Consultants Tom Daniels and George Frantz recommended that the County create a Purchase of Development Rights (PDR) program to protect farmland in Tompkins County. With a PDR program in place, the County would purchase development rights from willing private land owners, who would retain all rights of land ownership but agree not to develop their land for any use other than farming. Daniels reported that in the last 20 years, 21 percent of all farmland in the county was converted to non-farm uses. A long-term PDR program, estimated by consultants to cost $9 - $15 million over 20 to 30 years, could purchase development rights for up to 21,000 acres of high-quality farmland in the county. Proponents of the program say it would help protect Tompkins County’s agricultural businesses by providing an economic incentive, while preserving the rural character and beauty of the area. State and federal funding for development rights purchases may be available, the consultants advised. Contact: Joan Jurkewich, Tompkins County Planning Department, 274-5566.

The Tompkins County Planning Department is looking for public input on projects the County should apply for under the 2002 Community Development Block Grant Small Cities Program. At a preliminary hearing, consultant Dave Carlson reported on general housing, public facilities, and micro-enterprise needs in the County. A second hearing will be held on February 19 for public comment on the specific grant application. Since 1991, the County has received Community Development Block Grant for housing rehabilitation, subsidies for first-time homeowners, and low-interest loans to businesses. The total over ten years is $10,730,000. Contact: Katie Borgella, Tompkins County Planning Department, 274-5566.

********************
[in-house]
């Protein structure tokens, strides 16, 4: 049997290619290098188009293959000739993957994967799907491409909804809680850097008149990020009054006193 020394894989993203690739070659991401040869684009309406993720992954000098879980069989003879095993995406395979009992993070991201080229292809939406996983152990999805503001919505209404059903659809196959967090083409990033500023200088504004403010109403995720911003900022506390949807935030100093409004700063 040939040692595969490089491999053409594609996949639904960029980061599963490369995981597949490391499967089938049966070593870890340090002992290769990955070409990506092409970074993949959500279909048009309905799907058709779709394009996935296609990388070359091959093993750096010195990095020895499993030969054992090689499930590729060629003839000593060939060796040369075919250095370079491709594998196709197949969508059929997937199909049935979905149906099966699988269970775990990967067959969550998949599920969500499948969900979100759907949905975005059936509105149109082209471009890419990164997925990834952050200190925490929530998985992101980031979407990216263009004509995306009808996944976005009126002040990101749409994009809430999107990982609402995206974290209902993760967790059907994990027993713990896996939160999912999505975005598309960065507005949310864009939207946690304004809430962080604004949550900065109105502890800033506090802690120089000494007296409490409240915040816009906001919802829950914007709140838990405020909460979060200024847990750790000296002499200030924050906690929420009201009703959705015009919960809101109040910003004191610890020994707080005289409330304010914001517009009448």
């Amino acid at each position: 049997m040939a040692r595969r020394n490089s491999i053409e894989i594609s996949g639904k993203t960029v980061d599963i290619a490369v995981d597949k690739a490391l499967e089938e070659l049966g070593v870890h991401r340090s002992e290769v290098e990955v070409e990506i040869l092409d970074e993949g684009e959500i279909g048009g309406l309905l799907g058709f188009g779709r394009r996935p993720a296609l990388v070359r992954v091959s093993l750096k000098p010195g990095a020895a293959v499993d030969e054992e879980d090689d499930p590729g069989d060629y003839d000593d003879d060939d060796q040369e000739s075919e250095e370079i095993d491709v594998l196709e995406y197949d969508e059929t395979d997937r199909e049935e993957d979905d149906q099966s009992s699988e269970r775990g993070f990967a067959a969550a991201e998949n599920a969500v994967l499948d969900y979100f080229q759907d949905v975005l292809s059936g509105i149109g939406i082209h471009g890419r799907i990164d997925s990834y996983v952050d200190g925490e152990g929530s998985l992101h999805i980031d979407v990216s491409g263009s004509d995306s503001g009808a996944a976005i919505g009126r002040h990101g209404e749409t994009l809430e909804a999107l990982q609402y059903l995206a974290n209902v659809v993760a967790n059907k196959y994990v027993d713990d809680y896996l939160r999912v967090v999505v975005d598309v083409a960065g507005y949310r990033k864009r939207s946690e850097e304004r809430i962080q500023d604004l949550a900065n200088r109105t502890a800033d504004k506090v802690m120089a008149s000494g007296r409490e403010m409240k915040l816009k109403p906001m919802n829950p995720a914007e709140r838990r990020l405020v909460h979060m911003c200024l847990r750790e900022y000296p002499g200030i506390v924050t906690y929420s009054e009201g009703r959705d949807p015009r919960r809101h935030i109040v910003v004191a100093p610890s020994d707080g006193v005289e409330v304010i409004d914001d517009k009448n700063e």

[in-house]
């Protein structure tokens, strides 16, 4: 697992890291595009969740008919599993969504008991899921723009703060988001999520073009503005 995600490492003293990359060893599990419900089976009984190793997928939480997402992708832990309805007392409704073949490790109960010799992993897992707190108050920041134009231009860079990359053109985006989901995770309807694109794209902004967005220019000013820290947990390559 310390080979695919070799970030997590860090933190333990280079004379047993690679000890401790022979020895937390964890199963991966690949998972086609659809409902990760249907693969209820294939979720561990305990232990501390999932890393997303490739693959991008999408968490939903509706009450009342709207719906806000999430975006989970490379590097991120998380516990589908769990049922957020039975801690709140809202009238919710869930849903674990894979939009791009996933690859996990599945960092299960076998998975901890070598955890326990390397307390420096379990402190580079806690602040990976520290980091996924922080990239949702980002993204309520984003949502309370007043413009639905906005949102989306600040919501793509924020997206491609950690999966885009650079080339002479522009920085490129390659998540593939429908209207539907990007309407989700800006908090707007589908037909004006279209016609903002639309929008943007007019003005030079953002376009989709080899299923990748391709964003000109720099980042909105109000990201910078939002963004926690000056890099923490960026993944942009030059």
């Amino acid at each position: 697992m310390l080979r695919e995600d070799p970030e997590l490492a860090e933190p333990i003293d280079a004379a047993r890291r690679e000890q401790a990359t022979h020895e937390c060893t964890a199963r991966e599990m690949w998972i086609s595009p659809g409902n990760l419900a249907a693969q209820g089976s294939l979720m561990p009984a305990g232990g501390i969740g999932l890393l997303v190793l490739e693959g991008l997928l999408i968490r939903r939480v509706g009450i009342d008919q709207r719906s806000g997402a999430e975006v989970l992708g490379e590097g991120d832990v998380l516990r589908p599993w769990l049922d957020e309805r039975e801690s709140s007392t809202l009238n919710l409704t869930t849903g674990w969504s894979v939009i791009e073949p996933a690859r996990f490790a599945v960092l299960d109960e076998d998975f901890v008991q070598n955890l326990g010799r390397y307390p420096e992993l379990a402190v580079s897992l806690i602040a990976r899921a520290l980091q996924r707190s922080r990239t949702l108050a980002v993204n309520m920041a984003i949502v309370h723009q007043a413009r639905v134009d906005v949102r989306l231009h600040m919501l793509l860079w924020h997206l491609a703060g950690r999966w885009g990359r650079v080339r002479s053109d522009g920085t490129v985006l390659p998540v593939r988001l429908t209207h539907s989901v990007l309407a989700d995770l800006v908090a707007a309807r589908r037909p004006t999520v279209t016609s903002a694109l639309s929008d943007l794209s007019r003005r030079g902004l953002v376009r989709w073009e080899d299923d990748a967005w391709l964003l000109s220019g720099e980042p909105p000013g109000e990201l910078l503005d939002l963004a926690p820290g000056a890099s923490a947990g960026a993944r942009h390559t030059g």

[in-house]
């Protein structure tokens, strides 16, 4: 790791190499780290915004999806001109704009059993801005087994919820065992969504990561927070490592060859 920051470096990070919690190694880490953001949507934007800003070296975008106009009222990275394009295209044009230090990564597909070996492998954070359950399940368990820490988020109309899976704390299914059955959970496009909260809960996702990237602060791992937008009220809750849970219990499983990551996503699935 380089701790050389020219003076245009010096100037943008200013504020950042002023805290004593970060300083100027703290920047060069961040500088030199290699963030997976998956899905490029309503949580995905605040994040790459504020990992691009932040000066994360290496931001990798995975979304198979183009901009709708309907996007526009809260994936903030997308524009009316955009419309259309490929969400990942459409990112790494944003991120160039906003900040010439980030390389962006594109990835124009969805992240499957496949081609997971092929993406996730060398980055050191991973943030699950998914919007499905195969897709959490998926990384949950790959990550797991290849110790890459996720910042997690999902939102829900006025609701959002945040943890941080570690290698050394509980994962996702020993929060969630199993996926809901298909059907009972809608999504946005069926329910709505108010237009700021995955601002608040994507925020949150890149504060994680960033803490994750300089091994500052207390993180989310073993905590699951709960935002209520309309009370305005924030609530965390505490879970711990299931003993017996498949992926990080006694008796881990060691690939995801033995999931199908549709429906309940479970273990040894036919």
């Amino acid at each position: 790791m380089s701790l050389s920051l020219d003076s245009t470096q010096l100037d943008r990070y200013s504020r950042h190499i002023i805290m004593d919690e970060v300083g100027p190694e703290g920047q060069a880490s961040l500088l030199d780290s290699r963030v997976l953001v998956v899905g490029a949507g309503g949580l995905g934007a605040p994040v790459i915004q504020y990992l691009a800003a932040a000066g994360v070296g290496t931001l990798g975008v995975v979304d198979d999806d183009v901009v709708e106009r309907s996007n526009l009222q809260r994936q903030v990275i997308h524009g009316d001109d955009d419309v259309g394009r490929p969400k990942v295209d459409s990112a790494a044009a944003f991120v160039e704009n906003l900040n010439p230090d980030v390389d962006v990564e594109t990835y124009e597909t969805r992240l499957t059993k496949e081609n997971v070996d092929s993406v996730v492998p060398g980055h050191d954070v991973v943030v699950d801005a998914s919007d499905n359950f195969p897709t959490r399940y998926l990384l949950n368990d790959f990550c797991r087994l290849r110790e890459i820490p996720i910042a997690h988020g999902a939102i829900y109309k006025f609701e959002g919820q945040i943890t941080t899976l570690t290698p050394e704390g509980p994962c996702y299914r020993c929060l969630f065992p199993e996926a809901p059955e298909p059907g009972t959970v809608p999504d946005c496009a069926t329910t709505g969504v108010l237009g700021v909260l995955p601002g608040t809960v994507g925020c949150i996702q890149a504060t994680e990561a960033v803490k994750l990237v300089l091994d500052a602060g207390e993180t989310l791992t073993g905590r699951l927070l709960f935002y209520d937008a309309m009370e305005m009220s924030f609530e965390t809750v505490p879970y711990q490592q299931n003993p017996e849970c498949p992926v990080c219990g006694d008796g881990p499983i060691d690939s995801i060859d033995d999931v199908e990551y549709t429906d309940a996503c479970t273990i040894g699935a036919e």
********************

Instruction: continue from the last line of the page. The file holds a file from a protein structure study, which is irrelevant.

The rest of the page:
Board Chair Tim Joseph reported that he has formed a new standing committee of the Board of Representatives. The ITS Policy Committee, chaired by Rep. Daniel Winch, will work with the County’s Information Technology Services Department in setting policy for electronic communication and technology services, support, and networking. Contact: Board of Representatives Chair Tim Joseph, 274-5434, 277-2519.

The Board approved, by unanimous vote, appointments of Reps. Tim Joseph, Peter Penniman, and George Totman to the board of the Industrial Development Agency (IDA). Rep. Kathy Luz Herrera was appointed to the IDA board as an at-large member. Barbara Mink, previously appointed as an at-large member, will continue to chair the IDA board. The IDA offers economic incentives to local businesses and industries to help create and retain job opportunities and strengthen the tax base. Contact: Board of Representatives Chair Tim Joseph, 274-5434, 277-2519.